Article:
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Melsion
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PostPosted: Mon Mar 04, 2013 1:46 am    Post subject: Intel Rapid Start on Linux Reply with quote

Hi!

just a few days ago I got my new laptop, it's an HP Spectre XT ultrabook. It's a neat machine, and more importantly, everything works on linux with little or no work at all (wifi, webcam, uefi boot... even the touchscreen) which is very important for me as I use Gentoo as my only OS. Anyway, it comes with Intel Rapid Start (iRST) technology... which is the only thing I can't get to work properly.

Basically, you need to have a partition with a size equal to your system's memory. When you suspend to ram (S3), the BIOS wakes up after some time and flushes all pages in RAM to the partition earlier mentioned and shut's down the system. When you open the lid or press the power button, the BIOS directly restores all data to RAM and the OS comes back thinking it has been in a normal S3 state, so you can boot into your system in under 5 seconds. It's like hibernation, but directly from BIOS.

The thing is, I've seen some motherboards (specially for desktops) allow the user to adjust the timer from BIOS, my laptop doesn't, it just allows to deactivate the technology. So it seems the OS passes the timeout and some options to the BIOS (acpi?) before entering S3.

When I close the lid, it enters S3, bot from there on.... it's all random. Sometimes it wakes up inmediatelly to hibernate with iRST, sometimes it does it after a few random minutes, sometimes it stays in S3 forever, and sometimes (and this is troublesome) it actually wakes up the OS after some time and stays on forever, ignoring the lid status and reading random data from the touchscreen causing a mess (apps open, moves all desktop elements, erases files.... it's like leaving your cat playing with the mouse).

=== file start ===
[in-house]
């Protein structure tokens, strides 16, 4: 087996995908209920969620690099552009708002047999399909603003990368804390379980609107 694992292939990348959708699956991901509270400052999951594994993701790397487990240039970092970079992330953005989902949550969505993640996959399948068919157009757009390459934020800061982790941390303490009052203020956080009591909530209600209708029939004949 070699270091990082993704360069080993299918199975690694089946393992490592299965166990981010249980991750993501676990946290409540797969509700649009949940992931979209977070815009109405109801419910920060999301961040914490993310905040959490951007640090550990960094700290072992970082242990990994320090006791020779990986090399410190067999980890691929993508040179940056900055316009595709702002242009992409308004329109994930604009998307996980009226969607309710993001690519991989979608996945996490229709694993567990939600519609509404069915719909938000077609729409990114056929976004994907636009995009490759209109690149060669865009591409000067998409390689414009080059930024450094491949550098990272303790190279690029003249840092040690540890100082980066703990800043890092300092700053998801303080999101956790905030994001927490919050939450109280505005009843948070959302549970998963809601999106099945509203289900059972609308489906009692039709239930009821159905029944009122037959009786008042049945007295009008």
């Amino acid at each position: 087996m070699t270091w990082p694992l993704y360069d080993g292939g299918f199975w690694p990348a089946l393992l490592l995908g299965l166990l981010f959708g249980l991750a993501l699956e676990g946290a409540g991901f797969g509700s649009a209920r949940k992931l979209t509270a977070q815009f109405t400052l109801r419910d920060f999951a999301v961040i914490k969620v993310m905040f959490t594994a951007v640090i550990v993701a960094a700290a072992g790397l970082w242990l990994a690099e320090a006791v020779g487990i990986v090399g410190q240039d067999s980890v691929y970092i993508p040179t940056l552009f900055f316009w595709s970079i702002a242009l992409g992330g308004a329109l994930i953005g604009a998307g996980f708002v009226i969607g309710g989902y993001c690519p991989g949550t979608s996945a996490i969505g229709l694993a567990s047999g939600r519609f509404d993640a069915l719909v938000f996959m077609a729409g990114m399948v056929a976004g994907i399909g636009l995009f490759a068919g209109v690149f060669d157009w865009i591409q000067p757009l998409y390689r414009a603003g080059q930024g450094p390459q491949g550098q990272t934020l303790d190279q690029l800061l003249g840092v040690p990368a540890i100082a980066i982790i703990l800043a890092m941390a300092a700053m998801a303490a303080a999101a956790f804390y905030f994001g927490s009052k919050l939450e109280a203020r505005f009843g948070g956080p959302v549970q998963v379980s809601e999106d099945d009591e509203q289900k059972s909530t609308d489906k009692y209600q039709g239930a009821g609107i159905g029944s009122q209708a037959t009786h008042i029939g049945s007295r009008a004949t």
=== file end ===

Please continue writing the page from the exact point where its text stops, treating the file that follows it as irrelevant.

So I was wondering if anyone has had any experience playing with this technology and knows how to configure it.

My /proc/acpi only has two entries: button (the lid) and wakeup, it's contents are:
Code:

Device  S-state   Status   Sysfs node
P0P1      S4    *disabled
GLAN      S4    *disabled
EHC1      S3    *enabled   pci:0000:00:1d.0
EHC2      S3    *enabled   pci:0000:00:1a.0
XHC       S3    *enabled   pci:0000:00:14.0
HDEF      S0    *disabled  pci:0000:00:1b.0
RP01      S5    *disabled  pci:0000:00:1c.0
PXSX      S5    *enabled   pci:0000:01:00.0
RP02      S4    *disabled  pci:0000:00:1c.1
PXSX      S4    *disabled  pci:0000:02:00.0
RP03      S4    *disabled
PXSX      S4    *disabled
RP04      S4    *disabled  pci:0000:00:1c.3
PXSX      S4    *disabled  pci:0000:03:00.0
RP05      S5    *disabled  pci:0000:00:1c.4
PXSX      S5    *disabled
HRUP      S5    *disabled
HRDN      S5    *disabled
RP06      S4    *disabled
PXSX      S4    *disabled
RP07      S4    *disabled                                                                                                                                                                                                                   
PXSX      S4    *disabled
RP08      S4    *disabled
PXSX      S4    *disabled
PEG0      S4    *disabled
PEGP      S4    *disabled
PEG1      S4    *disabled
PEG2      S4    *disabled
PEG3      S4    *disabled
LID0      S3    *disabled


Any ideas? Where in the /sys or /proc tree could I find a file related to this system?

Thanks in advance and sorry for my poor english!
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jpc22
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PostPosted: Fri Mar 08, 2013 1:02 am    Post subject: Reply with quote

I dont know much about that technology but i did some research on hibernation and suspend to ram a while ago and some threads i remember mentioned pretty much the same as irst (saving the ram content in a ``swap`` partition at shutdown/suspend to resume and boot faster from it) but implemented with linux software instead of directly from the bios.
unfortunately i cant remember where i saw this, and im not using this feature on my machines for security issues with cryptography.


Ultrabooks and irst are pretty new , so maybe the linux kernels conflicts with the bios over the control for processor states and confuses irst.